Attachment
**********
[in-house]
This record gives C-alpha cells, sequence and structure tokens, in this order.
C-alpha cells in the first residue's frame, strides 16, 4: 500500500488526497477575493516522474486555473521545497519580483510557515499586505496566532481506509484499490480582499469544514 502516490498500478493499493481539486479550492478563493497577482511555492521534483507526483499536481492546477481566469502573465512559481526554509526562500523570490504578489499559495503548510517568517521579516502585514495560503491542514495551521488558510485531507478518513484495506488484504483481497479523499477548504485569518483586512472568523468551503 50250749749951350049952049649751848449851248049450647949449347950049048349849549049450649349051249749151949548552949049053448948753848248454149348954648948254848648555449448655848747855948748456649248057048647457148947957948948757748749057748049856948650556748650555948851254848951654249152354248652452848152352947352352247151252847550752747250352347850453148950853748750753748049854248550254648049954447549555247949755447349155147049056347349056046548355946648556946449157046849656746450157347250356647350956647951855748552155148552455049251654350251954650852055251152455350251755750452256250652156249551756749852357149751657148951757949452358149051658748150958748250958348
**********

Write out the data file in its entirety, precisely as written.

[in-house]
This record gives C-alpha cells, sequence and structure tokens, in this order.
C-alpha cells in the first residue's frame, strides 16, 4: 500500500488526497477575493516522474486555473521545497519580483510557515499586505496566532481506509484499490480582499469544514 502516490498500478493499493481539486479550492478563493497577482511555492521534483507526483499536481492546477481566469502573465512559481526554509526562500523570490504578489499559495503548510517568517521579516502585514495560503491542514495551521488558510485531507478518513484495506488484504483481497479523499477548504485569518483586512472568523468551503 50250749749951350049952049649751848449851248049450647949449347950049048349849549049450649349051249749151949548552949049053448948753848248454149348954648948254848648555449448655848747855948748456649248057048647457148947957948948757748749057748049856948650556748650555948851254848951654249152354248652452848152352947352352247151252847550752747250352347850453148950853748750753748049854248550254648049954447549555247949755447349155147049056347349056046548355946648556946449157046849656746450157347250356647350956647951855748552155148552455049251654350251954650852055251152455350251755750452256250652156249551756749852357149751657148951757949452358149051658748150958748250958348